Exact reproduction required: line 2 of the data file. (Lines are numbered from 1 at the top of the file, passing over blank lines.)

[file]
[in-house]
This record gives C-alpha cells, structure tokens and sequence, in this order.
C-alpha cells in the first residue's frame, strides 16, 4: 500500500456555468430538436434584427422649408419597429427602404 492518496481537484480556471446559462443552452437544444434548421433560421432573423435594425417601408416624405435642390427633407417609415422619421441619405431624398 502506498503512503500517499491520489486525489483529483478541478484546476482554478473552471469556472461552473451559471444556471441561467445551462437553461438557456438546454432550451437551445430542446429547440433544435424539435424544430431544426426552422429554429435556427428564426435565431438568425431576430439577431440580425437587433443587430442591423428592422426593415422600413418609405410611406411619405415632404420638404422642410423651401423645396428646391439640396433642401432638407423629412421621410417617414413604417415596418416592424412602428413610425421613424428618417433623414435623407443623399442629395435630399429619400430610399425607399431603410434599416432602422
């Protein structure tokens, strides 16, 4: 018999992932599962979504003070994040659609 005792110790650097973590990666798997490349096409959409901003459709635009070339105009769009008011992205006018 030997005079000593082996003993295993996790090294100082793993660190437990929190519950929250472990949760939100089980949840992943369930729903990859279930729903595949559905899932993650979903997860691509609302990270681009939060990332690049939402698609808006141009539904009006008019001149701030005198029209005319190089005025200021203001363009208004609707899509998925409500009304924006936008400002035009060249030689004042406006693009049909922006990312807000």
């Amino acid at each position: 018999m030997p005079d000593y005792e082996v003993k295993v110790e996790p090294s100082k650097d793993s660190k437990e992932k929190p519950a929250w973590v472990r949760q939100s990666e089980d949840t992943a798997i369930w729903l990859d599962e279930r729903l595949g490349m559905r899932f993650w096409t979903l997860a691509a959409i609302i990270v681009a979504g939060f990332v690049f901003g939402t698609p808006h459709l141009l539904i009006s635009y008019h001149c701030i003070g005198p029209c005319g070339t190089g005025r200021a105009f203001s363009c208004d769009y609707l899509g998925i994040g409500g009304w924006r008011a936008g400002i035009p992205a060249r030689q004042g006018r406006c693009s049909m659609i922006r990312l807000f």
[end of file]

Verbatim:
This record gives C-alpha cells, structure tokens and sequence, in this order.